The Americans with Disabilities Act requires that all "places of entertainment" provide "full and equal enjoyment" for people with disabilities. Arlene Mayerson, an attorney with the Disability Rights Education and Defense Fund, said, "For people who are deaf and hard of hearing, captions are like ramps for people who use wheelchairs."

The plaintiffs are asking the court to declare that Netflix's behavior constitutes a violation of Title III of the ADA, and to require that Netflix provide closed captions on all of its streaming content.

In addition to NAD, other plaintiffs include the Western Massachusetts Association of the Deaf and Hearing-Impaired and a deaf Massachusetts resident.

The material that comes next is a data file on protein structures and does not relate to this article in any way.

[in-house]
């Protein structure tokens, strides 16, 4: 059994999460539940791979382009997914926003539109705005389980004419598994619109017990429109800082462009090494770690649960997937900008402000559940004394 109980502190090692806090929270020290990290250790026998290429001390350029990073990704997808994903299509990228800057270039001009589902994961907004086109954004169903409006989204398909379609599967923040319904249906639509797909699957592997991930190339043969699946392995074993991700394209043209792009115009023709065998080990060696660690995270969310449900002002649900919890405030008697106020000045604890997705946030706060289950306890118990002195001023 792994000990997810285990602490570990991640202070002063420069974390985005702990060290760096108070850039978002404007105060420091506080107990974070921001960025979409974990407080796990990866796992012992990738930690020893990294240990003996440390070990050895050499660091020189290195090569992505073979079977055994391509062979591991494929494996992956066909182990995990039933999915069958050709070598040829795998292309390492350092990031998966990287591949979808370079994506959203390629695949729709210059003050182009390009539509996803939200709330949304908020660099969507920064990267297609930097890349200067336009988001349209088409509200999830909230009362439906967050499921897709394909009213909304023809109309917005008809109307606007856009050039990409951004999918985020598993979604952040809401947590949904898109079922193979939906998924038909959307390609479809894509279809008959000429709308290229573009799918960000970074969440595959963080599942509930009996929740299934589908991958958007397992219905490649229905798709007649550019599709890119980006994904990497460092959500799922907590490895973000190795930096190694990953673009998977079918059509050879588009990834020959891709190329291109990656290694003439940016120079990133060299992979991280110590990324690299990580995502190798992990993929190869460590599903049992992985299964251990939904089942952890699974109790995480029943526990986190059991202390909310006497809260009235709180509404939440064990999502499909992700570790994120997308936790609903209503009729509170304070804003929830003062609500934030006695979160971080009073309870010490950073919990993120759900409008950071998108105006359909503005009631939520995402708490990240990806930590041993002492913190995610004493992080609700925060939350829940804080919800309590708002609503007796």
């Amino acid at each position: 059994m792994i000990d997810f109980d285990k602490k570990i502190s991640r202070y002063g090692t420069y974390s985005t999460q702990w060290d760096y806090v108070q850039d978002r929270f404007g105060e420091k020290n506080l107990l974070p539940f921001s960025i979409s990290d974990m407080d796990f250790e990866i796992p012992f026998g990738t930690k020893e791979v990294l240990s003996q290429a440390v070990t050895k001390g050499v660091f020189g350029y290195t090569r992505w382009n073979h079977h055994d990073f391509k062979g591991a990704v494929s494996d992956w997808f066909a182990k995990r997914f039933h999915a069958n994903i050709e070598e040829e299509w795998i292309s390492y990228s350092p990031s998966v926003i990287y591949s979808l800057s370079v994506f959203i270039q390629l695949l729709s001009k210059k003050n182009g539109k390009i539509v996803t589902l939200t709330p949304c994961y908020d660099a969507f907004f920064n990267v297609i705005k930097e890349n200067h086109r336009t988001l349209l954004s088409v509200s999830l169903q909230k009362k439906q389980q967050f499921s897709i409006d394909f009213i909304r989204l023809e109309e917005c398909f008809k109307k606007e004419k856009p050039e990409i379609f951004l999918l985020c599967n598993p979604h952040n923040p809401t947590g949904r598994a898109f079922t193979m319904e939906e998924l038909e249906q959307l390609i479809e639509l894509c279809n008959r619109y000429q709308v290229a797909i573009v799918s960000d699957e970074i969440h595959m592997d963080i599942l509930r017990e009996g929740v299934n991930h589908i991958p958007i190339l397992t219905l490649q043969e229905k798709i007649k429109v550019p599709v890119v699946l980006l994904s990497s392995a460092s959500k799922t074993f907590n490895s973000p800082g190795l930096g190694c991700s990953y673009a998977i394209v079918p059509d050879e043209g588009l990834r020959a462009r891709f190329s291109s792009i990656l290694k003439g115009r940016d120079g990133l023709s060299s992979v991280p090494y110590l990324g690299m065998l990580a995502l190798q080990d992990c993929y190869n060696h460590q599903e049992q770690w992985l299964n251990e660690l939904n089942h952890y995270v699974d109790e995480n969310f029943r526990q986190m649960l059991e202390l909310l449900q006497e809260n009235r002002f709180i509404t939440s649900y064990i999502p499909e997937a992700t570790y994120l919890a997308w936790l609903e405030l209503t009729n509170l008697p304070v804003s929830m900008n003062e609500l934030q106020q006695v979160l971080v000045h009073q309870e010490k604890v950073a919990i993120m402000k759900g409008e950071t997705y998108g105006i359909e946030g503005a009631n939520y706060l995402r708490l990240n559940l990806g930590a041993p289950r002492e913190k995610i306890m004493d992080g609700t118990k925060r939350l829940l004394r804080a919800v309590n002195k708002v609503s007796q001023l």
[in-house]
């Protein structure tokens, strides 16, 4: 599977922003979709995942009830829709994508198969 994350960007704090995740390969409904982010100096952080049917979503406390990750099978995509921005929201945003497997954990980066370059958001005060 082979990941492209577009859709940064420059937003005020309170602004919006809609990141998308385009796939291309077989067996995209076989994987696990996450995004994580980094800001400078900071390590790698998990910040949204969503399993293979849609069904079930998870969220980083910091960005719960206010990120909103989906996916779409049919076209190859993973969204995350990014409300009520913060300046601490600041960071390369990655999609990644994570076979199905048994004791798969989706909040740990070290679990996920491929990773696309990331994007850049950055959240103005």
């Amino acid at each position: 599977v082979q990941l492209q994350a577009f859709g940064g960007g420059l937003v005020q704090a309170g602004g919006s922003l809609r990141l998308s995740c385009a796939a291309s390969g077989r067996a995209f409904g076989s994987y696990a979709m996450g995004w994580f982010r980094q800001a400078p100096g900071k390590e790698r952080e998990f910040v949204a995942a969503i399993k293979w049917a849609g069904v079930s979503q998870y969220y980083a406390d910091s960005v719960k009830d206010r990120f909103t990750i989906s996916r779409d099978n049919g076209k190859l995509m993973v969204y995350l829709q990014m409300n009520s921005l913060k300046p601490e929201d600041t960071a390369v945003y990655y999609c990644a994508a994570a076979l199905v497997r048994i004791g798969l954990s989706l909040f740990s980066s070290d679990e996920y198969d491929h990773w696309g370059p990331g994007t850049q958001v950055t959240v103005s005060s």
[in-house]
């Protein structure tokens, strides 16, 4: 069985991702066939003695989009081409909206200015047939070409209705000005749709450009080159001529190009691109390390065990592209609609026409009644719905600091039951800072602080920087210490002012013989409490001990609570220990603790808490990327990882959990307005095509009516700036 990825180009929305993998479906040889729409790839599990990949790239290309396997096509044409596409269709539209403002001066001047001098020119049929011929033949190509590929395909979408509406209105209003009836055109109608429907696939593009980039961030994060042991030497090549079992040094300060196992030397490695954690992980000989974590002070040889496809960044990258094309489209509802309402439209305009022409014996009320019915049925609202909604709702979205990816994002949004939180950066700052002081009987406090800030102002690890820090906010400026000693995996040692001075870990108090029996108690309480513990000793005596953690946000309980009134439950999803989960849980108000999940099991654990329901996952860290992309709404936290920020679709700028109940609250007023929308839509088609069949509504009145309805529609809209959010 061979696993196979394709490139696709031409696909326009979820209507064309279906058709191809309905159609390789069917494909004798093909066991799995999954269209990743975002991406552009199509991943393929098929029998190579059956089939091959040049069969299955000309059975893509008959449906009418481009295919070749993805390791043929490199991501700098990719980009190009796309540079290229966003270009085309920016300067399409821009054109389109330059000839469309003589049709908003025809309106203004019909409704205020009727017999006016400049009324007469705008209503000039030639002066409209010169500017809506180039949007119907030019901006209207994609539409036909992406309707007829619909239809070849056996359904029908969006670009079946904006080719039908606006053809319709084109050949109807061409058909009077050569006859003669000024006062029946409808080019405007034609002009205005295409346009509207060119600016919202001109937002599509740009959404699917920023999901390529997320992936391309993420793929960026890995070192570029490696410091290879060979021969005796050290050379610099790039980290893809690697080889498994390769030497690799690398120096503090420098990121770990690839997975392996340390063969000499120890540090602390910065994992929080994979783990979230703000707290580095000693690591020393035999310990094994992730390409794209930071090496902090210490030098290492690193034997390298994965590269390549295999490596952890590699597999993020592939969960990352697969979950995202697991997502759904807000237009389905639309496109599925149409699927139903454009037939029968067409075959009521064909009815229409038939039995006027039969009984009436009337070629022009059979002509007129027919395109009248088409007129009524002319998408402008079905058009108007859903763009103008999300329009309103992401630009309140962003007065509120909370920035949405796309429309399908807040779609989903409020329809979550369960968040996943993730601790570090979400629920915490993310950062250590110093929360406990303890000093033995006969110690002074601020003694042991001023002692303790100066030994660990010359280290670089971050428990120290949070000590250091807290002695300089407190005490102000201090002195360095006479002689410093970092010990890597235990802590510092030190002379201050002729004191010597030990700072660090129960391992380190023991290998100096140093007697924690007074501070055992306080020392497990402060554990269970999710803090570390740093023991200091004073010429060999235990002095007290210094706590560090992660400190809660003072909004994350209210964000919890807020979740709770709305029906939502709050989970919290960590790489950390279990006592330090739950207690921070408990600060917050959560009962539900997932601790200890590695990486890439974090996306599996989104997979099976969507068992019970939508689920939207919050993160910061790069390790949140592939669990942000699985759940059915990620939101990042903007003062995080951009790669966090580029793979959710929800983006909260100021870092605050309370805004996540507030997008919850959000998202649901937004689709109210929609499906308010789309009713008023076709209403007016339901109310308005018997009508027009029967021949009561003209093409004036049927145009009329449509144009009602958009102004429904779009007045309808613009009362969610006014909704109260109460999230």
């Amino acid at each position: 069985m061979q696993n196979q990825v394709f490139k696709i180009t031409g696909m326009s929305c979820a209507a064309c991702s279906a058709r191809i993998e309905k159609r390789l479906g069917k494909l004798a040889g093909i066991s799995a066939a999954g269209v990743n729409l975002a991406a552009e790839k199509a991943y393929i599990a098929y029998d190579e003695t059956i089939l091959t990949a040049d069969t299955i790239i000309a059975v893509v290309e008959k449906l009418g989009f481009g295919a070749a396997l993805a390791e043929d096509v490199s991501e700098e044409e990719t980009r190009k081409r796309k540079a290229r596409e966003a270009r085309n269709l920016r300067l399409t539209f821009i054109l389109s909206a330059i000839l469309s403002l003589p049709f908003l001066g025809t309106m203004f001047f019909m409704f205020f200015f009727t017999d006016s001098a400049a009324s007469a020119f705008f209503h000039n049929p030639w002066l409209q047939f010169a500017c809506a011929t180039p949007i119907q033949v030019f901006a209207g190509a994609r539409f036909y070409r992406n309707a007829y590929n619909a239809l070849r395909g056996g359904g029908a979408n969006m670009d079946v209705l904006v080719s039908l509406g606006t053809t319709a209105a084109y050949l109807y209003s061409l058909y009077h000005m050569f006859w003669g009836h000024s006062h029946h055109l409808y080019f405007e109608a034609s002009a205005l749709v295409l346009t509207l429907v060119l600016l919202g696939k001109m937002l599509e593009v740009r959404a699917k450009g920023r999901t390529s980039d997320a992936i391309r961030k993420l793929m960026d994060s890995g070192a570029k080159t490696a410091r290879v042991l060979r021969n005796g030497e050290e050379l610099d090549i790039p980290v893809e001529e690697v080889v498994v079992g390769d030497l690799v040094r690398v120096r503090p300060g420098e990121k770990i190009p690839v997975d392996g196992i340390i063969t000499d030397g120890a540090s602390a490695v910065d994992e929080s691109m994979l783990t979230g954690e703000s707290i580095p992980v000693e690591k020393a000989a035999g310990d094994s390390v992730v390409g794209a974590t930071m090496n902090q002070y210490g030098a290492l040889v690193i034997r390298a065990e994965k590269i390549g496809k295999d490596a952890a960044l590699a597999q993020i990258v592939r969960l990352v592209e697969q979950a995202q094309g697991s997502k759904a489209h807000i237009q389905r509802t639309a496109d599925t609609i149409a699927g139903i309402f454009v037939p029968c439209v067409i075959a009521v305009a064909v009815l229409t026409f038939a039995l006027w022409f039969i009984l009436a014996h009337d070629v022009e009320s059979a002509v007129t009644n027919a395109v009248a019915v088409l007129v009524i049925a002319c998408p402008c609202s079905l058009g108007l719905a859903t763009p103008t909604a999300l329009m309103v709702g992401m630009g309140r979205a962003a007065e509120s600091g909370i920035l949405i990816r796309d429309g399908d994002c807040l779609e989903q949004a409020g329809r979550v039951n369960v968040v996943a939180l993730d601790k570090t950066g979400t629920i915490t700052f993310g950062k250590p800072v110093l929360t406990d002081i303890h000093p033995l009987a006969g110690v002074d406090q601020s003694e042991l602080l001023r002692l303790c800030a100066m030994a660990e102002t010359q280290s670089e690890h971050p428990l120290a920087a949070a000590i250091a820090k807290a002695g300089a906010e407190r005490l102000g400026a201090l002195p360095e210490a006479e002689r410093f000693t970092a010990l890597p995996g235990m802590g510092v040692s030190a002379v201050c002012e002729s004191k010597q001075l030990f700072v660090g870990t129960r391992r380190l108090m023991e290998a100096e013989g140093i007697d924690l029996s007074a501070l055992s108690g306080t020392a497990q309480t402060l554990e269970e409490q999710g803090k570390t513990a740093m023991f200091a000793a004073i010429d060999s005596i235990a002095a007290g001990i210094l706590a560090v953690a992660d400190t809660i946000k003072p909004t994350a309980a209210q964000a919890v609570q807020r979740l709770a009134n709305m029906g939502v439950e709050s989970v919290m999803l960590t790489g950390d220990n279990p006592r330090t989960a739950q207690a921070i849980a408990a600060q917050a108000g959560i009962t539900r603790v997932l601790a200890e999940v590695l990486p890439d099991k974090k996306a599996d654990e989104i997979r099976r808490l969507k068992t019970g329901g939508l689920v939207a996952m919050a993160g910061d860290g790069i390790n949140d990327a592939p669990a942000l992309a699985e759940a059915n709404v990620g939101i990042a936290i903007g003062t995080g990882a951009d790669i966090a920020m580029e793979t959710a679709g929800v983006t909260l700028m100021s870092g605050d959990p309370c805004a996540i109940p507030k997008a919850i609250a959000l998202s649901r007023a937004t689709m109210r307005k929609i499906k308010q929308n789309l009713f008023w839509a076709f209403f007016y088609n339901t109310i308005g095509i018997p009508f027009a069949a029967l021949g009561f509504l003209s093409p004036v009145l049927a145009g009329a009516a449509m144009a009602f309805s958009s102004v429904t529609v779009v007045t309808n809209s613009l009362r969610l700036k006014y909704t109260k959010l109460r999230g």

St. Troy said he is optimistic that with the online campaign and the lawsuit, "Netflix will be forced to do what is right - provide subtitles for all of their streaming content."

Update, 7/1/11: A reader in California, Don Cullen, has informed us that he filed a class action lawsuit against Netflix in March over the same issues, charging the company with violating the Americans with Disabilities Act and California law. See more information here.

Photo: MoneyBlogNewz CC 2.0